“Hierarchies are as natural as they are essential. Consider the American institutions of excellence, from Microsoft to the New York Yankees, from the US Marine Corps to the Mayo Clinic. How many are run on a one-person, one-vote principle?” (Pat Buchanan, pages 62-63).
 On mere tolerance alone: It is “the virtue of men who no longer believe in anything (G.K Chesteron, page 64).
 On the fate of pro-choice boomers: “The baby boomers of Europe may live to see their lives ended, without their consent, by a society that has turned as callous toward their wish to stay alive as they were to the unborn in their own time. What goes around comes around” (Pat Buchanan, page 112).
 On pro-infanticide arguments: If we concede parents’ rights to abort an unborn infant up to nine months, why do they lose the right to ends its life the moment the foetus slips out of the womb?” (Pat Buchanan, page 113).
 On Islam: “the Islamic world retains something the West has lost: a desire to have children and the will to carry on their civilisation, cultures, families and faith” (Pat Buchanan, page 118).
 On the nature of power: “Is it in the nature of things that nations and civilisations rise, expand, dominate, and rule, only to recede and offer equality to their subject peoples–an offer accepted until those subject peoples acquire the power to rise, expand and dominate themselves? Is our era of the equality of nations really the end of history or but a temporary truce? (Pat Buchanan, page 120).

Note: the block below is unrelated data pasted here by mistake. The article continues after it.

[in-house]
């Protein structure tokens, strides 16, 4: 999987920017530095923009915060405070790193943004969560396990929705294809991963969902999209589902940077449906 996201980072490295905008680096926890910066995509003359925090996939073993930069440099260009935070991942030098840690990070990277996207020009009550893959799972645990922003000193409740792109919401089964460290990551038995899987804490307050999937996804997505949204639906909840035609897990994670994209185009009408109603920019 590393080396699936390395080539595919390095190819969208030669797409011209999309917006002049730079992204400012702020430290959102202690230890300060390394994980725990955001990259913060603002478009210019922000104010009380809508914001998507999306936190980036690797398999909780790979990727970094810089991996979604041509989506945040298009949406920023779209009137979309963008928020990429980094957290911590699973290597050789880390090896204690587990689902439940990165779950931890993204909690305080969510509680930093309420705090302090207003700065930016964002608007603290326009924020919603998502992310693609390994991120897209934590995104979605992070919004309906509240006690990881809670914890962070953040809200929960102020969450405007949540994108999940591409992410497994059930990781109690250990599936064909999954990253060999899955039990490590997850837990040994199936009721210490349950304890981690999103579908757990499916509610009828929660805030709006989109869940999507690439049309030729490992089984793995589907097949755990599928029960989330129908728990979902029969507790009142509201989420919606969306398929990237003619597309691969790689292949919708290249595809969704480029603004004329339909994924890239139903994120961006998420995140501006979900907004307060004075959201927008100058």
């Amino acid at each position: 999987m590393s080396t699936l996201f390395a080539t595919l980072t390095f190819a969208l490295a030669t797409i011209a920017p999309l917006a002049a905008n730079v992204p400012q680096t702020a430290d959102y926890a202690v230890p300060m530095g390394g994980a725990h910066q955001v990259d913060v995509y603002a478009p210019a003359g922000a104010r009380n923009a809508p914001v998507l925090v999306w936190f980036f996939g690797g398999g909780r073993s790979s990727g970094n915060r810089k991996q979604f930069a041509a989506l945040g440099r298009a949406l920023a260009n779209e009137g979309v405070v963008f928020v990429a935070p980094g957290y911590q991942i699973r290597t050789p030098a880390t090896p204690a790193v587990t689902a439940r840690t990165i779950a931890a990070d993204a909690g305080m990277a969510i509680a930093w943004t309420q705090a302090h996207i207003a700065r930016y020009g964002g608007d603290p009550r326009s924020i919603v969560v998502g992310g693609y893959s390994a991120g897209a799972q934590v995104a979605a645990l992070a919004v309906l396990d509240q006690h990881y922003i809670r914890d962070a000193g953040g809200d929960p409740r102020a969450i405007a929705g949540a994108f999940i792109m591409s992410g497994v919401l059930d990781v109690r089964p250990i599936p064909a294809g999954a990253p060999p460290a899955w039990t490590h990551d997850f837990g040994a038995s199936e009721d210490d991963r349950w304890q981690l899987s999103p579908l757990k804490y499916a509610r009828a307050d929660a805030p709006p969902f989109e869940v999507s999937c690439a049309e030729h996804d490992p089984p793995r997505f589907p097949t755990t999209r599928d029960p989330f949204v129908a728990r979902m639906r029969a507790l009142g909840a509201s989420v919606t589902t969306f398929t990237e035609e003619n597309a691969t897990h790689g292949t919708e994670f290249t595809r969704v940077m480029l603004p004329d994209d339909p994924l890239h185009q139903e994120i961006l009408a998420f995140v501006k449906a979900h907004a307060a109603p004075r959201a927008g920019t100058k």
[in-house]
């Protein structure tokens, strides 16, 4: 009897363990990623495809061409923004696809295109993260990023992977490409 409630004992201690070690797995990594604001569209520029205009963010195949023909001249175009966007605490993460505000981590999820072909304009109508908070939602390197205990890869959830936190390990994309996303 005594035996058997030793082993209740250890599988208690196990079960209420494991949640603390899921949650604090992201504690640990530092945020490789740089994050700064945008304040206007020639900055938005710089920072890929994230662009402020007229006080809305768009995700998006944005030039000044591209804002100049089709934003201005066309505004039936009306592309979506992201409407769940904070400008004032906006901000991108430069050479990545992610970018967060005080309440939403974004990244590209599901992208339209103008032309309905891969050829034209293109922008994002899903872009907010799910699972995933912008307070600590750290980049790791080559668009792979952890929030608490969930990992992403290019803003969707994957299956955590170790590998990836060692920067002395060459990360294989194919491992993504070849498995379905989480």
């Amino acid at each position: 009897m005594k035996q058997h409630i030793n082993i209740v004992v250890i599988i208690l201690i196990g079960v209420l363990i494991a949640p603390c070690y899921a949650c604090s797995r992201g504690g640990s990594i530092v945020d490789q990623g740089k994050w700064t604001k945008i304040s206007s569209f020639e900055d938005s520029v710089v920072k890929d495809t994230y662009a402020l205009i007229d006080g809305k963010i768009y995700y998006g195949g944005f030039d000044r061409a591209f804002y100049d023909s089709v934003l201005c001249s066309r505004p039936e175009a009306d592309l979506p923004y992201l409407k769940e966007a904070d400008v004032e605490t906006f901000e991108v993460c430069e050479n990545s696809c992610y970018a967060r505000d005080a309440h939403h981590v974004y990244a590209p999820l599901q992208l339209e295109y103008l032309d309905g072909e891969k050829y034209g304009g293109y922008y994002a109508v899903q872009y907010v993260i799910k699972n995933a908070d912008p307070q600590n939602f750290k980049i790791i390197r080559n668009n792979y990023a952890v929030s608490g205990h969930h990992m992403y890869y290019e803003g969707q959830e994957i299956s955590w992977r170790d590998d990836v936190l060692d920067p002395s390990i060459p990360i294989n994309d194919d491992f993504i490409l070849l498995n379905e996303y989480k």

On the nature of power: “It is in in the nature of things that nations and religions rule or are ruled” (Pat Buchanan, page 121). [[Personally, I would note the nature of power has a similar application to the culture, identity and institutions]].
 On the nature of power: “I put for a general inclination of all mankind, a perpetual and restless desire of Power after power, that ceaseth only in Death” (Thomas Hobbes, page 121).
 On multiracialism: “free institutions are next to impossible in a country made up of different nationalities. Among a people without fellow feeling, especially if they read and speak different languages, the united public opinion necessary to the working of representative government cannot exist” (John Stuart Mill, page 146).
 On how civilisation is decomposed: “To destroy a people, you must first sever their roots” (Alexander Solzhenitzyn, page 147).
 On how civilisation is decomposed: “Dishonor or disgrace a nation’s heroes, and you can demoralise its people (Pat Buchanan, page 147).
 On what a proper public school system once did: “We established public schools in America to create good citizens and patriots who will protect and preserve their country” (Pat Buchanan, page 152).